• The 2012 National Travel & Tourism Strategy of Americans traveling abroad found, “Nature-based, culture-based, heritage and outdoor adventure travel represent a significant segment of the outbound tourism market,” totaling about half or some 10 million U.S. travelers.
  • The 2012 National Travel & Tourism Strategy of Americans traveling abroad found, “Nature-based, culture-based, heritage and outdoor adventure travel represent a significant segment of the outbound tourism market,” totaling about half or some 10 million U.S. travelers.
  • Two thirds (66%) of consumers around the world say they prefer to buy products and services from companies that have implemented programs to give back to society, according to a 2012 Nielsen Wire survey.
  • “When it comes right down to it, sustainability pays. And it pays in three ways: guests are increasingly interested, so it’s good for business; there are real opportunities to reduce costs and do things that are ‘green’ at the same time; and ... the ability to get people excited about the company they’re a part of through the kinds of green practices we’ve been implementing is another source of success and payoff. ” —Frits van Paasschen, CEO, Starwood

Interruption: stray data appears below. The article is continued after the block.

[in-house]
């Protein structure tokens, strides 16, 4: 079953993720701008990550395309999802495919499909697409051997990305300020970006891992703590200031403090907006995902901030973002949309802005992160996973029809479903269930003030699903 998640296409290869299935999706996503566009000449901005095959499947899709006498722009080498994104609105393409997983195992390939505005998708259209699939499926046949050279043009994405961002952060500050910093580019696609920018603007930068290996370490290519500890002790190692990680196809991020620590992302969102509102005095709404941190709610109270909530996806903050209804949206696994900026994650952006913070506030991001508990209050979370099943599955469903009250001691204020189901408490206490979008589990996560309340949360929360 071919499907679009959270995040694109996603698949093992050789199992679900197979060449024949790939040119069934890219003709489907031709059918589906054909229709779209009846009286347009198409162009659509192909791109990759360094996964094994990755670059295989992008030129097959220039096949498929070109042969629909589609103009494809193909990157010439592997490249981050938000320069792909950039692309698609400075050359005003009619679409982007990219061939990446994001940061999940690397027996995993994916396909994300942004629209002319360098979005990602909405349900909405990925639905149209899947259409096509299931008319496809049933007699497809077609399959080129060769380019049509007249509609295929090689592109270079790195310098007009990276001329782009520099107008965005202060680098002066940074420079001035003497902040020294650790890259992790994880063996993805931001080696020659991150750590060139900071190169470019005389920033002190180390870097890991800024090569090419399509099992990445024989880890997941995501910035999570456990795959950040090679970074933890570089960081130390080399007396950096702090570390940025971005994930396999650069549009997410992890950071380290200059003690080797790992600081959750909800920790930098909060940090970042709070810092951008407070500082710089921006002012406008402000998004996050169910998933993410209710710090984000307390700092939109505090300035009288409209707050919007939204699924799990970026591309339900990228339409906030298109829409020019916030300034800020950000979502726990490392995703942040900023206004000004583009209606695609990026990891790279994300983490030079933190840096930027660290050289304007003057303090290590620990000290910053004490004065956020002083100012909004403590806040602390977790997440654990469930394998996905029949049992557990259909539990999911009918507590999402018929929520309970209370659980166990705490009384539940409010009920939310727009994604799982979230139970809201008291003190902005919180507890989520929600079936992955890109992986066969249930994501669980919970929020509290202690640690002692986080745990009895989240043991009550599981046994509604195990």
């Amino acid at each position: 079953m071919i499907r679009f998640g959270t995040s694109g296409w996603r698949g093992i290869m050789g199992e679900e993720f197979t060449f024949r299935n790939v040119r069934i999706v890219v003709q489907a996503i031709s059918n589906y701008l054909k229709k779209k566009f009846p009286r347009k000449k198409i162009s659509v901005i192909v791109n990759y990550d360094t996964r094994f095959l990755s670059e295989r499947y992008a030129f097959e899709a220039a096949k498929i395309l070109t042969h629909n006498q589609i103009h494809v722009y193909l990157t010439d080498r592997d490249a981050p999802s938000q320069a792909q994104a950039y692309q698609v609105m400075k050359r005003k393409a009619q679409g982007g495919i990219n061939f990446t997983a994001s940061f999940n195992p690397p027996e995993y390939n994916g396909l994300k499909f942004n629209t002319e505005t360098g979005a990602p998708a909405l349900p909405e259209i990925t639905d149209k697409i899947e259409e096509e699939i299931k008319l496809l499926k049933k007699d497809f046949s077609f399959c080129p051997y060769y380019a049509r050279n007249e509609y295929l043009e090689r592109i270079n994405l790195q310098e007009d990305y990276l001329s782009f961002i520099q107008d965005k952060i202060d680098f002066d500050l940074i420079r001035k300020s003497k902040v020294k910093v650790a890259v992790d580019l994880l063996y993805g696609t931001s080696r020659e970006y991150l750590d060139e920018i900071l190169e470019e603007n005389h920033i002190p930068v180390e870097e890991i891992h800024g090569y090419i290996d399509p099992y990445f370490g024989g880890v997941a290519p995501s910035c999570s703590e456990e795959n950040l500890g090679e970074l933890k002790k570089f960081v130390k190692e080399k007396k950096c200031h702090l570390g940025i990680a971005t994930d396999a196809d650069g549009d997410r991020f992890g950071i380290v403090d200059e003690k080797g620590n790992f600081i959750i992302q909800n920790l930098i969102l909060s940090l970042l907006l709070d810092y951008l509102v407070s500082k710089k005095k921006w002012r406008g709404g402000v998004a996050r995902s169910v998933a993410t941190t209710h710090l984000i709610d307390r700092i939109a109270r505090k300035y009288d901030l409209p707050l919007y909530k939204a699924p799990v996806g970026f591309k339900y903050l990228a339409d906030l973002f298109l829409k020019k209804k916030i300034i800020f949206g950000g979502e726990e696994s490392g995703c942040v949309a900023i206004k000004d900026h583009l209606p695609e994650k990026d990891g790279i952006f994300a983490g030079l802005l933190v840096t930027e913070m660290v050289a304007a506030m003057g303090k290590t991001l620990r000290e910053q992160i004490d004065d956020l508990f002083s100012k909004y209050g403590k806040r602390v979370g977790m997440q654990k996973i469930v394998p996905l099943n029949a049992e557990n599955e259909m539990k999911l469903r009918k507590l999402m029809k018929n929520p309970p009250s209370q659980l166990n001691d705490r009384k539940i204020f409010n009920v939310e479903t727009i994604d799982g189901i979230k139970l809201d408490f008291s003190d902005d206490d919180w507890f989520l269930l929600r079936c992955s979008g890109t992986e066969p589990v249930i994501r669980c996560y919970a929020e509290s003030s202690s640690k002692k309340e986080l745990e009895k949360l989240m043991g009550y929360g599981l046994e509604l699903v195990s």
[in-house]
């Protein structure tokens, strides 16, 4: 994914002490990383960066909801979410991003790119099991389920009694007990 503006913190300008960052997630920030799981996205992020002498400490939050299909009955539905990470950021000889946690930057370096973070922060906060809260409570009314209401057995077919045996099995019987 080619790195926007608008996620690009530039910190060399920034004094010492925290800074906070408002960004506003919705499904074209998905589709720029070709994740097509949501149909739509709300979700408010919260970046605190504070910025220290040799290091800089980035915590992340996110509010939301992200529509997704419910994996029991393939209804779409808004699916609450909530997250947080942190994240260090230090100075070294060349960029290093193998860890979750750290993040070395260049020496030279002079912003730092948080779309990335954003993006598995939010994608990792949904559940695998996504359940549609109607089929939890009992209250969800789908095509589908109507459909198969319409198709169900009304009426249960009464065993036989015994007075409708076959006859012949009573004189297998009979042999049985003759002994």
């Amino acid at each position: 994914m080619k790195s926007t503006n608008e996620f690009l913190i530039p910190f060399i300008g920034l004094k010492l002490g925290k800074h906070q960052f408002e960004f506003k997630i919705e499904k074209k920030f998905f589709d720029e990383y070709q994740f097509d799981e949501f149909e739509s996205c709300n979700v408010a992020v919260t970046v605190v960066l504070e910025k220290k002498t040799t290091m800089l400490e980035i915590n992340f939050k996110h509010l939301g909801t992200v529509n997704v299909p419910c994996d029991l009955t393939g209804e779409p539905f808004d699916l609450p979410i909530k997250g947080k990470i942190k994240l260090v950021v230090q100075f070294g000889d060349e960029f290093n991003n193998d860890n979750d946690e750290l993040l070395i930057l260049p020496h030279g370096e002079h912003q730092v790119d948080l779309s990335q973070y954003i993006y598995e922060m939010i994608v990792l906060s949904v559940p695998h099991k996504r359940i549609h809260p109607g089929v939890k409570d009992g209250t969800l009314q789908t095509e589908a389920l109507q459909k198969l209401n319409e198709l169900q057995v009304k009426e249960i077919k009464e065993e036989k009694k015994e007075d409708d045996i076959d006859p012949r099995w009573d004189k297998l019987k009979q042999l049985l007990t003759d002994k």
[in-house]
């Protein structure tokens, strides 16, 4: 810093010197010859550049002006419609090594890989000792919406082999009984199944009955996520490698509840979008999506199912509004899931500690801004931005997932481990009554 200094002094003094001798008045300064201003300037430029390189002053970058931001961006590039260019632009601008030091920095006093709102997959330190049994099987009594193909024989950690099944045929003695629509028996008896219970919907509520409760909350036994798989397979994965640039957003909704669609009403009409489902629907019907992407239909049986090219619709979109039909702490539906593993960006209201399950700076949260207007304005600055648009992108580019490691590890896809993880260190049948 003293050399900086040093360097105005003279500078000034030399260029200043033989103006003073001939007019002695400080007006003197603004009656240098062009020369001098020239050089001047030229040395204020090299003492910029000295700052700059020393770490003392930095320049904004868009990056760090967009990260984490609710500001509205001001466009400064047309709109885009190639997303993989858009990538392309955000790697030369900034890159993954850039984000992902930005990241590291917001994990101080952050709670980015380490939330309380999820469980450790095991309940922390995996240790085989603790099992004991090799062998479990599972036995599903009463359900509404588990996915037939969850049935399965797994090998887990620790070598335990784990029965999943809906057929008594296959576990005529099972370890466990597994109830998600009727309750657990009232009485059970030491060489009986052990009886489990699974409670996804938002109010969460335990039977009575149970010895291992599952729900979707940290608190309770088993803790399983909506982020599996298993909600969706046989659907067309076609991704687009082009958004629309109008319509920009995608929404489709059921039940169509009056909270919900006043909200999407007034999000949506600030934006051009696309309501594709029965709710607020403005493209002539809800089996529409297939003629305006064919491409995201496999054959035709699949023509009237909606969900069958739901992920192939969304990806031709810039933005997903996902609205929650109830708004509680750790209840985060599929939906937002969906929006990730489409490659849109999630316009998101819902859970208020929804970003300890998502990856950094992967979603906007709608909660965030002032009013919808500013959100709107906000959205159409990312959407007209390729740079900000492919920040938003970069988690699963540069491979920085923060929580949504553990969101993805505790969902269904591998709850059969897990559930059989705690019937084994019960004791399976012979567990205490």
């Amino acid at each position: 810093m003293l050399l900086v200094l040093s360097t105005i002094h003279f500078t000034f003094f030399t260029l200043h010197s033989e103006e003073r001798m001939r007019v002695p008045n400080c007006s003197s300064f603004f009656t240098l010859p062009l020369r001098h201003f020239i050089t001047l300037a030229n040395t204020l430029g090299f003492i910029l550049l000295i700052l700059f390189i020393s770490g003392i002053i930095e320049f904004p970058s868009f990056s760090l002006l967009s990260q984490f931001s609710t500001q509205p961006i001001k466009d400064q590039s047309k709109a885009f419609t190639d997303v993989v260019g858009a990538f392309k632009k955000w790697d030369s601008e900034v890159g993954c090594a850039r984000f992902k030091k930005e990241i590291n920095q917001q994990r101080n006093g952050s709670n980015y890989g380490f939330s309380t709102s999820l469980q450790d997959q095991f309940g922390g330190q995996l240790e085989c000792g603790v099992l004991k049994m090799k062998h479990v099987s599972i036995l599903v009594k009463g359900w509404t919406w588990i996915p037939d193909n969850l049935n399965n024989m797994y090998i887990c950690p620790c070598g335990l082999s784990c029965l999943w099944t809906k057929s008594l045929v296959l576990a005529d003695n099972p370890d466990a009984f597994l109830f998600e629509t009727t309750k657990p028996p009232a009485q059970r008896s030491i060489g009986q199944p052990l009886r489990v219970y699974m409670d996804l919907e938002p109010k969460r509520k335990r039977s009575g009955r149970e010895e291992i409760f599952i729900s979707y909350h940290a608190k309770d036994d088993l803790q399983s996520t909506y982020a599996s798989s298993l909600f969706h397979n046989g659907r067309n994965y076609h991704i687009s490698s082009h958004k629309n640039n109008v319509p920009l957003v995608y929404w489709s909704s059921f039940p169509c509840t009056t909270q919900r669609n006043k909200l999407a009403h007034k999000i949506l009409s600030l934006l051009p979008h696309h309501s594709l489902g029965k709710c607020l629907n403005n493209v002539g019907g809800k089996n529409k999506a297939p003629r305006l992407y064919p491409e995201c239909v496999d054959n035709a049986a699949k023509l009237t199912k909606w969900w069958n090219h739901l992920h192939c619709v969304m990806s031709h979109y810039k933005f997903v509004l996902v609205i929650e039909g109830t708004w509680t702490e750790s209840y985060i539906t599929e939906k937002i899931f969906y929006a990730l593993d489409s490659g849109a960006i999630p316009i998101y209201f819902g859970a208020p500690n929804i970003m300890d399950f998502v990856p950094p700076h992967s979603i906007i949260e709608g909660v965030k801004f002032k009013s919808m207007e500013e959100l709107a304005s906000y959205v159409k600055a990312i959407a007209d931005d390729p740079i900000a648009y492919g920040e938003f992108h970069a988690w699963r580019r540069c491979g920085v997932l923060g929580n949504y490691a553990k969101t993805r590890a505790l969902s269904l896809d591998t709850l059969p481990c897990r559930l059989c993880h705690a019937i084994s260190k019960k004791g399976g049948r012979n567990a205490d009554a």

• “Today’s consumers expect travel companies to build sustainability into their product offer. A majority of 70% believe companies should be committed to preserving the natural environment and 55% fair working conditions, while 75% of consumers want a more responsible holiday,” according to a 2012 U.K. report by The Travel Foundation and Forum for the Future.
  • A groundbreaking 2011 study by the Harvard Business School found that companies that adopted environmental, social, and governance policies in the 1990s outperformed those that did not. “Adoption of these policies is not just cheap talk; rather these policies reflect substantive changes in business processes,” the study states.
  • Ecotourism can return as much as 95% of revenues to the local economy, compared to only about 20% for “standard all-inclusive package tours,” according to a 2011 UN-supported study by the Collaborative Partnership on Forests.
  • “The buildup of consumers’ socio-environmental awareness of tourism development,” states the UNWTO, “is leading to increased scrutiny on the part of the public in destination decision-making and a growing requirement for new tourism developments to be sustainable.”


Media Contact:

Catherine Ardagh
Phone: +1 202-347-9203 x.414